At Advertise.com, we naturally believe in the power of online advertising. But we also believe in honesty. Unfortunately, in this industry the two are not always synonymous.
In its 2013 report “Busting Bad Advertising Practices,” Google revealed that it removed 350 million ads in 2013 due to harmful or deceptive messaging. Meanwhile, as native ads gain popularity for their ability to disguise themselves as editorial content, the Federal Trade Commission (FTC) is warning advertisers that running misleading ads could cost them.
Consumers today are increasingly skeptical about marketing claims of all kinds, and this is a primary challenge that all online advertisers face. In some markets, a “whatever it takes” philosophy has prevailed by increasing click-through rates in the short term, which encourages many advertisers to make exaggerated, misleading, or just plain false claims in their ads.
When it comes to engendering the kind of trust that’ll reward your investment in online ads, knowing what constitutes a deceptive or misleading ads is critically important. Today, advanced targeting and ad format options make it easier than ever before to reach people—but with more impressions comes more scrutiny.
Earlier this year, a school supply retailer was fined for advertising “never-ending sale” prices for certain products, when in reality, the figures listed were in fact full price. And in response to a slew of ads featuring unrealistic weight loss claims, the FTC also launched a health-based initiative called “Operation Failed Resolution,” fining one advertiser over $26 million for outrageous weight loss claims. Amid the recent rise in popularity of native advertising, the commission is also cracking down on ads that aren’t clearly marked as, well, ads:
The image above (courtesy of the appsfire blog) actually shows Pinterest’s new native ad format. Would you have noticed the subtle “Promoted Pin” label marked by the red arrow?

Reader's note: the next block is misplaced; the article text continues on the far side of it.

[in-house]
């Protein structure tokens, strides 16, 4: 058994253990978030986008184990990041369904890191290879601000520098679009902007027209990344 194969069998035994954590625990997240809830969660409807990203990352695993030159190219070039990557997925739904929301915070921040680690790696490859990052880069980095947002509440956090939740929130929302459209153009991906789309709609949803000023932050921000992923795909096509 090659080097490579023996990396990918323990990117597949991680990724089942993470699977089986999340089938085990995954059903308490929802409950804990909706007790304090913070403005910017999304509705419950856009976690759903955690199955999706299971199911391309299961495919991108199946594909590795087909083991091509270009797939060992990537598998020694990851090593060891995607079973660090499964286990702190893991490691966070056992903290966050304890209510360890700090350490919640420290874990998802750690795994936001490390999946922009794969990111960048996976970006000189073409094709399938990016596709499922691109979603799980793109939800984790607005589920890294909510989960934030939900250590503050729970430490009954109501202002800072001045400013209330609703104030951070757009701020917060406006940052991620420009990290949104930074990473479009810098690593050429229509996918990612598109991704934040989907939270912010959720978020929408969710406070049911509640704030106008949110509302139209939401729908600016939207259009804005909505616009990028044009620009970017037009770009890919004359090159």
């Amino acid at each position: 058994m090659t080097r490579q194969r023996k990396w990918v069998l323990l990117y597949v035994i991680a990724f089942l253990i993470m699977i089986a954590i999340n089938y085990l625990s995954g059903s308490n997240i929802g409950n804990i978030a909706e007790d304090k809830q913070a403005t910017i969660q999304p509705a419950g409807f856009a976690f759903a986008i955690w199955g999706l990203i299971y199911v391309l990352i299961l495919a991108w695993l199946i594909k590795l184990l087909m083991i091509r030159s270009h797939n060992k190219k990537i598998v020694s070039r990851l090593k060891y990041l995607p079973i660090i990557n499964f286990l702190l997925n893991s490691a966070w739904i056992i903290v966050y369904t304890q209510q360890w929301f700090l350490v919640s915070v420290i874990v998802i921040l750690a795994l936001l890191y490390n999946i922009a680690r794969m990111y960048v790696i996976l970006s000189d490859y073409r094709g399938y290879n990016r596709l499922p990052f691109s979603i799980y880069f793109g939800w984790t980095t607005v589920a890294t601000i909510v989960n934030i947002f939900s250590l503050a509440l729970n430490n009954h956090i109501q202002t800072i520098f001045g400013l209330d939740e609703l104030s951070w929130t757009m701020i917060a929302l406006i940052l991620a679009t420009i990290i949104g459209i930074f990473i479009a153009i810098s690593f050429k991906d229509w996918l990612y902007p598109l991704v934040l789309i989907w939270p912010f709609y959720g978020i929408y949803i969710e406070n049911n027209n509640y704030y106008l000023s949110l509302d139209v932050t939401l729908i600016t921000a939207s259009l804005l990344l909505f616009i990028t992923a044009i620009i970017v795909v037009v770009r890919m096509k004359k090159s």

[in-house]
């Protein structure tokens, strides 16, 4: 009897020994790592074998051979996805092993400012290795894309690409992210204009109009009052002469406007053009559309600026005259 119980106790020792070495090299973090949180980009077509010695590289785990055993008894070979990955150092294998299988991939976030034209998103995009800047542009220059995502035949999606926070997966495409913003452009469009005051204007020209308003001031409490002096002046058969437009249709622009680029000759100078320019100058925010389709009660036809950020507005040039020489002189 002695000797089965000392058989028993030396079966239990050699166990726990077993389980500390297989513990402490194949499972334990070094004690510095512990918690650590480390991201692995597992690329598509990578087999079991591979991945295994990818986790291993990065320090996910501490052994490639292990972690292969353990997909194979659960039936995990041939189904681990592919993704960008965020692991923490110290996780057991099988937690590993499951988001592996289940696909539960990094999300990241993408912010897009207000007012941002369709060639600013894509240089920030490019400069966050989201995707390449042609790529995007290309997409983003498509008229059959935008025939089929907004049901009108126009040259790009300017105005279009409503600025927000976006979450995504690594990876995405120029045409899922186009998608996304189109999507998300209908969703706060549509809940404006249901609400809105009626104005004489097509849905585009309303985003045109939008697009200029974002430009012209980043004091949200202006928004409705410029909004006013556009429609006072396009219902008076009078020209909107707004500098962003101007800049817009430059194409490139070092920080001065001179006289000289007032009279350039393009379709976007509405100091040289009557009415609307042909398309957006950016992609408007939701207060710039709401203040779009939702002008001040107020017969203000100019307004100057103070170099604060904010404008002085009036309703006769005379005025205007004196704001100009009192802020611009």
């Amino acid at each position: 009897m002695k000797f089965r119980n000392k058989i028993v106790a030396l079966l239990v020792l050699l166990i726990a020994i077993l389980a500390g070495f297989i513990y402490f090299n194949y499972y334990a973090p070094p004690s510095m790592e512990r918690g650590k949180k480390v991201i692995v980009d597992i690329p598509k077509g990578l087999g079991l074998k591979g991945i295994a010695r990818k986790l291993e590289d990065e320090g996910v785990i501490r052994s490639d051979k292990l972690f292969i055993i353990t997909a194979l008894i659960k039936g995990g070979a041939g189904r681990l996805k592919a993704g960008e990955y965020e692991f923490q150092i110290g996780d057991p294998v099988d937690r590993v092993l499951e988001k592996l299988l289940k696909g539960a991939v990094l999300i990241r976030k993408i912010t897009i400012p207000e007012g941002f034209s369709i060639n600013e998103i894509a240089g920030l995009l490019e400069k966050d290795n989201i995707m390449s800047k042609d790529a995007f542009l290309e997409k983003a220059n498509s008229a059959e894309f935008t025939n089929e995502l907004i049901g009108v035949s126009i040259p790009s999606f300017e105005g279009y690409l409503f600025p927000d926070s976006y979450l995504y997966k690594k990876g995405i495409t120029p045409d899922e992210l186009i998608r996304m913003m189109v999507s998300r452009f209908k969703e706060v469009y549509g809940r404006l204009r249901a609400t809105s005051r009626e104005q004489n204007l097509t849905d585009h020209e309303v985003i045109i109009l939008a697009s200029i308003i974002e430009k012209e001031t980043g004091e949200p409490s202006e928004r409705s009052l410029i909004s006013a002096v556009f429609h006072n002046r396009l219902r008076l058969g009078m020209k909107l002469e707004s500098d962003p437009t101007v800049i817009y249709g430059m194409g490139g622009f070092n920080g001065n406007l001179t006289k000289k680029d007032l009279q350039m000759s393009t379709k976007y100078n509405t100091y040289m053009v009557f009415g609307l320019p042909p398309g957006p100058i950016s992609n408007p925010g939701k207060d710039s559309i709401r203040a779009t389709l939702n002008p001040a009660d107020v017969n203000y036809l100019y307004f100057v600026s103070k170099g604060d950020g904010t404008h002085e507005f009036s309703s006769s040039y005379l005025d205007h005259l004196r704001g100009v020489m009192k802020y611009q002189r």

An Ethics Checklist
With so many ways to come off as deceptive—intentionally or not—how can advertisers avoid misleading messaging? Here are some general guidelines to make sure your ads are honest and ethical:
- Be Factual. Use objective, verifiable facts as much as possible. If your ad is for last year’s version of your product or service, don’t use a photo of this year’s—even if they look the same to the untrained eye. When it comes to health-related or scientific claims, be extra careful when talking in absolutes or in hyperbole. Skew your ad copy more towards the literal than metaphorical—or worse, fantastical.
- Use Valid Endorsements. When using someone’s image, likeness, or words to promote your product, be sure to get explicit permission from them to use in your ads. Although the “fair use” doctrine under U.S. copyright law offers some exceptions, any quoted material—even if taken from a publicly viewable review site like Angie’s List or Yelp—should always be cleared with the subject.
- Be Honest About Your Competitors. Just like you should be honest and factual about your own product, treat your competitors the same—or, don’t mention them at all. Whenever comparing your brand to a competitor in an ad or on a landing page, use objective information to draw contrasts.
- Don’t Advertise What You Don’t Have. For e-commerce retailers in particular, always ensure that your inventory can meet the demand you’re expecting to pull in through your ad campaigns. Don’t launch a high budget blitz unless you’re truly prepared to fulfill those orders. If you’re not sure what kind of influx to expect, consider adding “quantities limited” language or otherwise implying the amount on hand in the ad itself to prevent an unnecessary customer service challenge.
- Is It Really Free or Cheaper? There’s no such thing as a “free lunch,” especially in online advertising. If you claim that your offer is “free” or use similar language, any terms and conditions should be reasonably stated. Avoid deceptive price comparisons as well—don’t compare your brand’s sale prices to your competitors’ regular prices. Or worse, intentionally listing inaccurate prices.
In an era of advertising when credibility, transparency, and trust are imperative to success, marketers should aim to educate their audiences above all else. Don’t try to do backflips in the name of persuasion. No matter how much effort you put into snazzy graphic design and a catchy pitch, if it’s not honest and ethical, it can result in an avoidable PR or customer service crisis—perhaps the worst advertising “format” of all.
Since 2001, Advertise.com has offered competitive online advertiser and publisher solutions to companies around the globe. Our mission is to help advertisers achieve their best ROI with high-quality, cost-effective ad units, as well as provide our publishers with monetization tools that yield the highest revenues. Contact us to learn more or get started with your advertising campaigns.